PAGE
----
“Vertical till does a great job of grabbing the dirt, the wheat and the fertilizer throwing it up in the air stirring it and firming it back up perfectly level so I have no tire tracks,” he explains. “I have no variations in my field. Where the (field seeded with a) drill still has tractor tracks and the old combine tracks I’m trying to bite through. In that first pass you want to work it hard, get it pretty deep so you can control the depth of that second pass to about four inches.”

While four inches sounds extraordinarily deep for seeding, Brown says experience has taught him that when incorporating fertilizer while tilling at a four-inch depth most ended up buried no more than two inches deep.

“I found if you work chemicals in four inches, 90 per cent were in the top two inches,” he says. “And the same thing is happening with wheat. If you work it four inches deep, 90 per cent of the wheat is in the top two inches. The average will be about an inch, right where I want my wheat.”

But what will that variation do to emergence and plant density?

“What I want to have in the fall is three-leaf tillers,” he continues. “Three leaf tillers have the largest heads (at maturity). If I have a too-deep one (seed), my solution to the problem is not seven inches away. It’s an inch and half away. If I use a drill and I have a damaged row, the answer to fill in that gap is in the next row. As I look at what I finish with (when broadcasting and incorporating), it looks more like a hay field. It’s just solid (rather than spaced rows).”

Originally, Brown decided on the vertical tillage option as a last resort to get a client’s winter wheat seeded, but the results were so impressive, it’s now become his preferred seeding method.

“One of my farmers got rid of his drill about six years ago. We started vertical tilling, double spreading it and vertical tilling again because we didn’t have a drill. That’s how we got started. We found we don’t need any more seed and our yields are very competitive.”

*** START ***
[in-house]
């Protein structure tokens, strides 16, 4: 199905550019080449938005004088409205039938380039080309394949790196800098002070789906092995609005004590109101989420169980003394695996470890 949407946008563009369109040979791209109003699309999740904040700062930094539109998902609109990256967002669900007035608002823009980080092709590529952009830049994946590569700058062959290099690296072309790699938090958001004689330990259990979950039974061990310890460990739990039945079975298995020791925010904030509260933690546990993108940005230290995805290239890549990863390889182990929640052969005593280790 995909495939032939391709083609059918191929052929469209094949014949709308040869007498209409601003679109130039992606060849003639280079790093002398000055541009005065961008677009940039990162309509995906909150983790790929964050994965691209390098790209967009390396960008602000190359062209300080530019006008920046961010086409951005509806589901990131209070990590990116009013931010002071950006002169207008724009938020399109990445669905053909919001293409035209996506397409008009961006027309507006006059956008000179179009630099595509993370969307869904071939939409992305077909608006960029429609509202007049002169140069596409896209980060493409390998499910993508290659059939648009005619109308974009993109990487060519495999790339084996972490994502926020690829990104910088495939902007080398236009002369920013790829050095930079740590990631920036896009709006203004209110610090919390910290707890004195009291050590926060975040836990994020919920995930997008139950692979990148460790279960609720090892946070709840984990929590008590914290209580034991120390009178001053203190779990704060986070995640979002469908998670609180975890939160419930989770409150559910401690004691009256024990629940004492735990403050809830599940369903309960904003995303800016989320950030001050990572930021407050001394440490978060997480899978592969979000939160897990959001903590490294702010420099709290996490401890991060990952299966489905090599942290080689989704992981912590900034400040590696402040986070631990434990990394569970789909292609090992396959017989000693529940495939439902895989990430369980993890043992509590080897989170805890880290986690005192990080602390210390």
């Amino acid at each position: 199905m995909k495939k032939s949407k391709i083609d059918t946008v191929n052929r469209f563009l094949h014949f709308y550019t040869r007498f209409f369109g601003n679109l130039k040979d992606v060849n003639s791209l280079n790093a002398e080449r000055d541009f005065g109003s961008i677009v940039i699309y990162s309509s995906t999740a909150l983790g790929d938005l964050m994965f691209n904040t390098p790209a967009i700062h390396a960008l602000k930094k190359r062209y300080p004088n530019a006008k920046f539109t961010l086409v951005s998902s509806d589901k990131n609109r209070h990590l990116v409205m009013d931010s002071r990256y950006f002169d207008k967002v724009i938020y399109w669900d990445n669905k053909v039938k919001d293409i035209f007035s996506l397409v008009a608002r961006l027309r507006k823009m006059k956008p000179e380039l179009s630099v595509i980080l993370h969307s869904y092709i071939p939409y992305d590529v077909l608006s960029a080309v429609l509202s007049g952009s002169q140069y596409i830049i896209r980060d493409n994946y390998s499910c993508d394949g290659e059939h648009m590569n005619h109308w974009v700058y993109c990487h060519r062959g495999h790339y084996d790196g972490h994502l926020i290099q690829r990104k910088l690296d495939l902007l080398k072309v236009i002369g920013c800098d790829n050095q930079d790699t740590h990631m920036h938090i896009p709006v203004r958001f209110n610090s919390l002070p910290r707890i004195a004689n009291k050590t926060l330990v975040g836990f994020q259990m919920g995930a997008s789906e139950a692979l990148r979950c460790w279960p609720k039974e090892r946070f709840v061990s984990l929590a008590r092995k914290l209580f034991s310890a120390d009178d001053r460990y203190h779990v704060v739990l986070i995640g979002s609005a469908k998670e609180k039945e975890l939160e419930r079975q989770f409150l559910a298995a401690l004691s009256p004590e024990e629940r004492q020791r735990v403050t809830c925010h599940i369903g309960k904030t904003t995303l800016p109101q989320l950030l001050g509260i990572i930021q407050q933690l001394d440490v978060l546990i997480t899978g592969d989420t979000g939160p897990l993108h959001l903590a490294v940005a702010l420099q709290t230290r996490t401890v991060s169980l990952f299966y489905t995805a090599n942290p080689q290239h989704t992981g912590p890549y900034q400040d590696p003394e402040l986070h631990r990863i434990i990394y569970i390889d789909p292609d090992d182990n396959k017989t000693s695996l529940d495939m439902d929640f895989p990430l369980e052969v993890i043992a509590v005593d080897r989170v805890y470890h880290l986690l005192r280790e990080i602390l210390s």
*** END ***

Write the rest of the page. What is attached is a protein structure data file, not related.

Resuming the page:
“It went from the rescue solution, to I have probably 7,000 or 8,000 acres this year that are going to be vertical tilled.”

And Brown thinks getting seed in the ground earlier using a vertical tillage implement method rather than waiting for fields to dry out and use a conventional drill gives the crop a head start that leads to better yields.

“The earlier the wheat is planted in the fall, the bigger it gets, the larger root mass it gets, the more tillers that get to three leaves, the higher likelihood of a big yield. It is very consistent,” Brown says.

“I can vertical till that field, and re-vertical till that field again before I can plant (with a drill). If that loses the five day wait until that drill is ready to run in good conditions, then I would rather have it vertical tilled.”

To get a good idea of how well a broadcast spreader is distributing seed, Brown recommends making three or four test passes over the same 50-foot section of a field. Uneven spread patterns are much easier to see when there is more seed lying on the ground.

But no matter how you get winter wheat seeds into the ground, Brown believes scouting the crop to monitor its progress and managing it correctly is really the key to filling a combine hopper. “Managed vertical tilled wheat can be very successful,” he says.

About the author


Scott Garvey

Scott Garvey is a freelance writer and video producer. He is also the former machinery editor at Grainews.